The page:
CORVALLIS - Topics such as DNA, volcanoes and the biomechanics of frog flight will be featured when the College of Science at Oregon State University holds its 14th annual "Visual Cascade of Science" on Saturday, April 29, for high school students, their parents and teachers from across Oregon.
The program will begin with registration at 9 a.m. in Gilfillan Auditorium, at Arnold Way and Monroe Street, on the OSU campus. It is free, and the morning session is open to the public.
"Our goal is to stimulate interest in science through a morning of highly visual, short presentations of cutting-edge science," said Richard Thies, associate dean of the college. "We try to cover a wide range of science which helps students see new possibilities."
The program is one part of the university's recognition of National Science Week, Thies said, and tries to encourage high school students to consider pursuing careers in mathematics and science.
During the morning, five leading OSU researchers will make presentations based on some of their recent research or courses they teach. In the afternoon, students may tour university laboratories that do work in such areas as animated physics, molecular graphics, chemical analysis, biomolecules in 3D, muscle physiology, bone research, geographic information, and other fields.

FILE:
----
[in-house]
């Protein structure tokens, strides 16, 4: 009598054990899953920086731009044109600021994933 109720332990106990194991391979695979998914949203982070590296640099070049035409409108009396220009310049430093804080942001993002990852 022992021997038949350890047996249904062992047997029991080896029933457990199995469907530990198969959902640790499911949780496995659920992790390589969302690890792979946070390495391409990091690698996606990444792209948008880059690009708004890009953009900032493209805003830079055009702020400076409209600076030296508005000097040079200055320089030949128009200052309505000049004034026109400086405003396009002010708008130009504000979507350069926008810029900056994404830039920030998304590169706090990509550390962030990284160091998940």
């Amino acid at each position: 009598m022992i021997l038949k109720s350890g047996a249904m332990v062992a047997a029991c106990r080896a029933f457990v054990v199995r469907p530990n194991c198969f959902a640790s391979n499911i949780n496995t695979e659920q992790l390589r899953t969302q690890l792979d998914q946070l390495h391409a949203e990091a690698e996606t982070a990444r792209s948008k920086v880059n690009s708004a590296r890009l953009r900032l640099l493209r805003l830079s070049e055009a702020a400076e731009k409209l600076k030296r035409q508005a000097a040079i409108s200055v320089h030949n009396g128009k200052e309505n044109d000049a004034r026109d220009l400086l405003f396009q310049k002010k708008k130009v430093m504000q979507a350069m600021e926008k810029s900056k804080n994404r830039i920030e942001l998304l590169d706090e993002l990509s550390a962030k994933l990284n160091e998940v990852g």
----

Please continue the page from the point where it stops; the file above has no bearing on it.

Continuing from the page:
A free lunch will be provided to students and teachers.
Presenters for the morning session include Kevin Ahern, "The DNA Detective"; Anita Grunder, "Volcanoes in the High Andes: Crustal Growth or Crustal Recycling?"; Bob Higdon, "Differential Equations, Big Computers, And Ocean Circulation"; Rick Nafshen, "Incredible Chemical Happenings"; and Tom Roberts, "The Biomechanics of Frog Flight."
More information about the program, registration and activities can be obtained on the web, by contacting Thies at 541-737-4811, or by writing OSU College of Science, 128 Kidder Hall, Corvallis, Ore., 97331-4608.